Balhae (698-926 CE) was established by Dae Jo-yeong, a former military general, who gathered about 8000 migrants from Goguryeo (37 BCE – 668 CE) in the area around Mount Dongmou. At its height, Balhae occupied an enormous territory encompassing the entire Korean Peninsula north of the Daedonggang, as well as Liaoning (遼寧省), Jilin (吉林省), and Heilongjang (黑龍江省) in China, and the Maritime Province of Russia. Balhae used a wide range of cultural institutions to actively cultivate an advanced civilization, leading China to praise it as the “thriving nation of the Eastern Sea.”

To effectively rule such a huge territory, Balhae had five gyeong (provinces) and moved its capital city several times. The capital cities of Sanggyeong, Junggyeong, and Donggyeong all featured impressive architecture and exquisite artwork, such as roof tiles, bricks, dragon heads, pottery, weapons, and various Buddhist sculptures.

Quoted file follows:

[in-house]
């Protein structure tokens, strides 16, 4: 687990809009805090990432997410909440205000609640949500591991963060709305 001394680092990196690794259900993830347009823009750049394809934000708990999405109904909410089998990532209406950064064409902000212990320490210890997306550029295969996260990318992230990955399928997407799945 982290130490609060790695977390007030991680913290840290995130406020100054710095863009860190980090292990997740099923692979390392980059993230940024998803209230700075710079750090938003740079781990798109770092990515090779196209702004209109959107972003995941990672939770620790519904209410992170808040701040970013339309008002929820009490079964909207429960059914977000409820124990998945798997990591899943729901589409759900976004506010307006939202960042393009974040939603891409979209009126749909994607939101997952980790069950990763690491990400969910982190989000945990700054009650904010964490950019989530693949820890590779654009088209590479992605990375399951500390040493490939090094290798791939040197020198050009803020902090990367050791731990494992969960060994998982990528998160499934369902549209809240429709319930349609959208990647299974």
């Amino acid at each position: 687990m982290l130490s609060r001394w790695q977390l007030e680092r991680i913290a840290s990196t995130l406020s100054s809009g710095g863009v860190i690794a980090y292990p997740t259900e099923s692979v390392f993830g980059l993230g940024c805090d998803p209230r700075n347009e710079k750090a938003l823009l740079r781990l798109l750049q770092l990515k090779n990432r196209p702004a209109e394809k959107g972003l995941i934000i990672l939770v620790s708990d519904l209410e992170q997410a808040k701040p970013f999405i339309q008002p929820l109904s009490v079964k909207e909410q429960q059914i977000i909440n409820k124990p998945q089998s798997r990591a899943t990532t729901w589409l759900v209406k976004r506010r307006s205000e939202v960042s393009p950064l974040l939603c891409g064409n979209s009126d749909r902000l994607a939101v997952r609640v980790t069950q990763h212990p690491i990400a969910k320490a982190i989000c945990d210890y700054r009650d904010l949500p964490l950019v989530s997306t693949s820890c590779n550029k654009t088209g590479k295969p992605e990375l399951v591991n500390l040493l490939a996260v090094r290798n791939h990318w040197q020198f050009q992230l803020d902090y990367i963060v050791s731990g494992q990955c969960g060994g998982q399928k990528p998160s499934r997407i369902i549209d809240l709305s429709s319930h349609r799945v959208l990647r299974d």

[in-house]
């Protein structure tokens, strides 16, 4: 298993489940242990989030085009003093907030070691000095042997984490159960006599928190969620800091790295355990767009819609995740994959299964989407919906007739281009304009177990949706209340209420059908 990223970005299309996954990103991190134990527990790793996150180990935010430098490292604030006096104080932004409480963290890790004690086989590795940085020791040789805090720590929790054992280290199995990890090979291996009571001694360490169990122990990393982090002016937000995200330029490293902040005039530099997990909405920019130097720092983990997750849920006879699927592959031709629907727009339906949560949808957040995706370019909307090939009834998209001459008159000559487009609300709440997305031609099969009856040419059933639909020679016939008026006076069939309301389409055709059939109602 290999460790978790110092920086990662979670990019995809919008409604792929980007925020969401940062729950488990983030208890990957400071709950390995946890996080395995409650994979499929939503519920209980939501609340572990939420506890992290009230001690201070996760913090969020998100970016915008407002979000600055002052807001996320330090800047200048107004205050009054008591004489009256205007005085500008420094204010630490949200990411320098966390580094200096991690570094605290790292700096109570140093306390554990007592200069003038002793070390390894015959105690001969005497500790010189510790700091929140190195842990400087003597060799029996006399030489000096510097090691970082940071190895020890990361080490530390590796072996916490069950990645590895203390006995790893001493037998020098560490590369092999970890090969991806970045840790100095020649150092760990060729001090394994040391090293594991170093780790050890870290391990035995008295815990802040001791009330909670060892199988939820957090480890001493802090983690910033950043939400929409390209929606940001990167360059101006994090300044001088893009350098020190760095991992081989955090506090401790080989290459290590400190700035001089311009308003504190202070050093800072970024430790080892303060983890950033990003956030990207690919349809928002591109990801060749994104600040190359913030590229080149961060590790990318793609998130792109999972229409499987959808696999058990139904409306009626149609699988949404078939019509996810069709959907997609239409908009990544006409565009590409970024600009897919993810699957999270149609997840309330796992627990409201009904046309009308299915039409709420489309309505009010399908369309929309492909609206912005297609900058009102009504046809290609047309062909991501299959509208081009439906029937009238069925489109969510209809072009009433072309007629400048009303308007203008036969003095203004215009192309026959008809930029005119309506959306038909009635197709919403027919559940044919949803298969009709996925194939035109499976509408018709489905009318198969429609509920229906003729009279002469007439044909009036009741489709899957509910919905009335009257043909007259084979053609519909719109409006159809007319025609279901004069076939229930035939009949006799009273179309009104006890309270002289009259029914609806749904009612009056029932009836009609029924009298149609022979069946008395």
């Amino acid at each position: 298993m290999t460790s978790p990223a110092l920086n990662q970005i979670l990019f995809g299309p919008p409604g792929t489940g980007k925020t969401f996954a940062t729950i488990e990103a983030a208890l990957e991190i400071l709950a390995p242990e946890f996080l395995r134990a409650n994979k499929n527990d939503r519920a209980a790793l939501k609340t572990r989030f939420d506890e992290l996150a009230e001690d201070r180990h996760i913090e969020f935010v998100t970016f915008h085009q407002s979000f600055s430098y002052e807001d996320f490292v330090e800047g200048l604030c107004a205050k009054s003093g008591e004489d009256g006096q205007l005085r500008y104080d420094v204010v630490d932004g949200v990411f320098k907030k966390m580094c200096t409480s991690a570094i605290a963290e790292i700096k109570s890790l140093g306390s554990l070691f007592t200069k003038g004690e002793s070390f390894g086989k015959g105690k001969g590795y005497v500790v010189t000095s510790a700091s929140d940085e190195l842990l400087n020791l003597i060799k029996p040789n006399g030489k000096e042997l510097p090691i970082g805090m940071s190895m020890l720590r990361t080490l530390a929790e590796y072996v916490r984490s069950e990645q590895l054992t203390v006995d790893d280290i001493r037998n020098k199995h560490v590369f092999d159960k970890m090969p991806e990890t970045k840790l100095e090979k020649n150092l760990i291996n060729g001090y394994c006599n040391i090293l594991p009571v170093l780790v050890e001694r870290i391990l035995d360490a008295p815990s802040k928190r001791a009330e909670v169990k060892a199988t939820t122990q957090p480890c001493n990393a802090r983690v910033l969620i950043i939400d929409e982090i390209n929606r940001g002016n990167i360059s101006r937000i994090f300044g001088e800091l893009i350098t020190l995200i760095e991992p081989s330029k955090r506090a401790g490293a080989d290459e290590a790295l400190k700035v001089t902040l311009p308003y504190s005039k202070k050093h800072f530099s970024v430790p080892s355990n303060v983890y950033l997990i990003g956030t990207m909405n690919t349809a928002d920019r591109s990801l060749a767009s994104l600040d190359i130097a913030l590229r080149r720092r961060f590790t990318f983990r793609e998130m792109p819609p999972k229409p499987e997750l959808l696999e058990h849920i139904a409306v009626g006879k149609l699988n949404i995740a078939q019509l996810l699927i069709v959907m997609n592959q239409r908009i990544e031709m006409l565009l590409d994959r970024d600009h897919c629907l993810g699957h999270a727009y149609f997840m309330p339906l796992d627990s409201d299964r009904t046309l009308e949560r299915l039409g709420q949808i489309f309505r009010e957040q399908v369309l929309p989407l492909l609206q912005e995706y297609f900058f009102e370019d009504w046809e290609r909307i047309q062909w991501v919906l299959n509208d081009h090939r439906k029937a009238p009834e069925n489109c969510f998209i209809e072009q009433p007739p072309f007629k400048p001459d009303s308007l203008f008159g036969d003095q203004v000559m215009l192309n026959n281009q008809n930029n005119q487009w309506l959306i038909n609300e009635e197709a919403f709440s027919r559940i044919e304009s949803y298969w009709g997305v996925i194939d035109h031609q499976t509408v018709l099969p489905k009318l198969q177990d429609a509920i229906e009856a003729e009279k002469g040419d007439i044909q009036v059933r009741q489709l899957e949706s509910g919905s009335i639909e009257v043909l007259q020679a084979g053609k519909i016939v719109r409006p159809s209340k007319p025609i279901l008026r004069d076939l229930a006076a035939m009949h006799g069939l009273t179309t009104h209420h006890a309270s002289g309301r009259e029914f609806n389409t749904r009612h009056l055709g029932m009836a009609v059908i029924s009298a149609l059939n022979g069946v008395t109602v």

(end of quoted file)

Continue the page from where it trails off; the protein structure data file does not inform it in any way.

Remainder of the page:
Balhae enjoyed a vibrant exchange with Unified Silla, as well as the Tang Dynasty and Japan. Following the fall of Balhae, some of its citizens joined Goryeo (918-1392), securing Balhae’s legacy in Korean history.